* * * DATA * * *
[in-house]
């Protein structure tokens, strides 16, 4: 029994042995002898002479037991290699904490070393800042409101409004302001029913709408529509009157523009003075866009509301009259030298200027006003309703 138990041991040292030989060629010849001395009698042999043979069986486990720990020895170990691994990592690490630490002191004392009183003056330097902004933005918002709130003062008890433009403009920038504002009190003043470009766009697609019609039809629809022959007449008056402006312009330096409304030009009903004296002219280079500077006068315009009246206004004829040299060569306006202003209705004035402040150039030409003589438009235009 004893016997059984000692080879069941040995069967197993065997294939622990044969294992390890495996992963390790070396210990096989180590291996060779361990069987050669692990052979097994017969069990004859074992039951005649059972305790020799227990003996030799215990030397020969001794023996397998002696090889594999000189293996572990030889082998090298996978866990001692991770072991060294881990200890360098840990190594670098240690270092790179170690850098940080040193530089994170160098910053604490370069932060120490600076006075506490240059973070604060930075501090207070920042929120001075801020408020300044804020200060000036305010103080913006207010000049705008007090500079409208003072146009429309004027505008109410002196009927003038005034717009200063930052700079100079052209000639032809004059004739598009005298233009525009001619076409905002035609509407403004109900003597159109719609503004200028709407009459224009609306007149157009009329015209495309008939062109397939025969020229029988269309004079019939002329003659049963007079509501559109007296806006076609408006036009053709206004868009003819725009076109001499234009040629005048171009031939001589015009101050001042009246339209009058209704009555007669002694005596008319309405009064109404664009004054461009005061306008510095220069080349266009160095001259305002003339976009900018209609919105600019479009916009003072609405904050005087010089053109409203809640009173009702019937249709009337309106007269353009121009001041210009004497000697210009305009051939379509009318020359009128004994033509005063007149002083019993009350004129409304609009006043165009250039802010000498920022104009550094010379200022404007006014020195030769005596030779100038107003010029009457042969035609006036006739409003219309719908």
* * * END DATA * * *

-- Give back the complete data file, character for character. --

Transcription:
[in-house]
């Protein structure tokens, strides 16, 4: 029994042995002898002479037991290699904490070393800042409101409004302001029913709408529509009157523009003075866009509301009259030298200027006003309703 138990041991040292030989060629010849001395009698042999043979069986486990720990020895170990691994990592690490630490002191004392009183003056330097902004933005918002709130003062008890433009403009920038504002009190003043470009766009697609019609039809629809022959007449008056402006312009330096409304030009009903004296002219280079500077006068315009009246206004004829040299060569306006202003209705004035402040150039030409003589438009235009 004893016997059984000692080879069941040995069967197993065997294939622990044969294992390890495996992963390790070396210990096989180590291996060779361990069987050669692990052979097994017969069990004859074992039951005649059972305790020799227990003996030799215990030397020969001794023996397998002696090889594999000189293996572990030889082998090298996978866990001692991770072991060294881990200890360098840990190594670098240690270092790179170690850098940080040193530089994170160098910053604490370069932060120490600076006075506490240059973070604060930075501090207070920042929120001075801020408020300044804020200060000036305010103080913006207010000049705008007090500079409208003072146009429309004027505008109410002196009927003038005034717009200063930052700079100079052209000639032809004059004739598009005298233009525009001619076409905002035609509407403004109900003597159109719609503004200028709407009459224009609306007149157009009329015209495309008939062109397939025969020229029988269309004079019939002329003659049963007079509501559109007296806006076609408006036009053709206004868009003819725009076109001499234009040629005048171009031939001589015009101050001042009246339209009058209704009555007669002694005596008319309405009064109404664009004054461009005061306008510095220069080349266009160095001259305002003339976009900018209609919105600019479009916009003072609405904050005087010089053109409203809640009173009702019937249709009337309106007269353009121009001041210009004497000697210009305009051939379509009318020359009128004994033509005063007149002083019993009350004129409304609009006043165009250039802010000498920022104009550094010379200022404007006014020195030769005596030779100038107003010029009457042969035609006036006739409003219309719908």